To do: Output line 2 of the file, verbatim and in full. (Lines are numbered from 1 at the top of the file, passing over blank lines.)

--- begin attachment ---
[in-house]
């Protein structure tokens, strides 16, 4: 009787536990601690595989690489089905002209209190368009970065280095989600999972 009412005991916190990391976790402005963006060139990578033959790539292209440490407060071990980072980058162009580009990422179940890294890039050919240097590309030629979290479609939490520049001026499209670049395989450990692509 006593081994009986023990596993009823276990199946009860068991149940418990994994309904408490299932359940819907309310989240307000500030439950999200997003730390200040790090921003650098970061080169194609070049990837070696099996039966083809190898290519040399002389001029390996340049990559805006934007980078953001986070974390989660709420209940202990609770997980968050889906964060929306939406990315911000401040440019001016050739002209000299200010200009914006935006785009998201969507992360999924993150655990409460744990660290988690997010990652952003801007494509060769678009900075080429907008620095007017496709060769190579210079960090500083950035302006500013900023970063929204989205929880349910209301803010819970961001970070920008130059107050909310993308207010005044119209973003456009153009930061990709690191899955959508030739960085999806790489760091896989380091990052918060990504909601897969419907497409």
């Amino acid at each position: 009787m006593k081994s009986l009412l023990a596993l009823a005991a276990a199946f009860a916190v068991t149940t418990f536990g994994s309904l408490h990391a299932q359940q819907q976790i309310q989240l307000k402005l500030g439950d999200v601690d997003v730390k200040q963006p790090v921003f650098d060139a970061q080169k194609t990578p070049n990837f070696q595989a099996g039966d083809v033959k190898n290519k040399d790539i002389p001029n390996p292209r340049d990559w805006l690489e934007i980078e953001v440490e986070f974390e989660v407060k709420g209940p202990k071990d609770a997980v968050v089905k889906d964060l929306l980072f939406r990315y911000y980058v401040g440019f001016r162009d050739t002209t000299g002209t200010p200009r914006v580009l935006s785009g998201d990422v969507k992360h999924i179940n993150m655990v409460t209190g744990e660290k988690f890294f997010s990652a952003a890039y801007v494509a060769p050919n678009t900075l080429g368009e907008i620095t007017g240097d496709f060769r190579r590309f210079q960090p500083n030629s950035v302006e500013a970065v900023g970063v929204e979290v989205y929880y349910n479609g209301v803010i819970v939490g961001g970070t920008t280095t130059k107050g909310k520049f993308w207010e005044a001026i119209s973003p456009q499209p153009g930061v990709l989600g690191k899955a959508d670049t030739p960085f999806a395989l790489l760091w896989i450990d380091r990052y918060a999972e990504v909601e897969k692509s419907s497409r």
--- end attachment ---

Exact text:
């Protein structure tokens, strides 16, 4: 009787536990601690595989690489089905002209209190368009970065280095989600999972 009412005991916190990391976790402005963006060139990578033959790539292209440490407060071990980072980058162009580009990422179940890294890039050919240097590309030629979290479609939490520049001026499209670049395989450990692509 006593081994009986023990596993009823276990199946009860068991149940418990994994309904408490299932359940819907309310989240307000500030439950999200997003730390200040790090921003650098970061080169194609070049990837070696099996039966083809190898290519040399002389001029390996340049990559805006934007980078953001986070974390989660709420209940202990609770997980968050889906964060929306939406990315911000401040440019001016050739002209000299200010200009914006935006785009998201969507992360999924993150655990409460744990660290988690997010990652952003801007494509060769678009900075080429907008620095007017496709060769190579210079960090500083950035302006500013900023970063929204989205929880349910209301803010819970961001970070920008130059107050909310993308207010005044119209973003456009153009930061990709690191899955959508030739960085999806790489760091896989380091990052918060990504909601897969419907497409």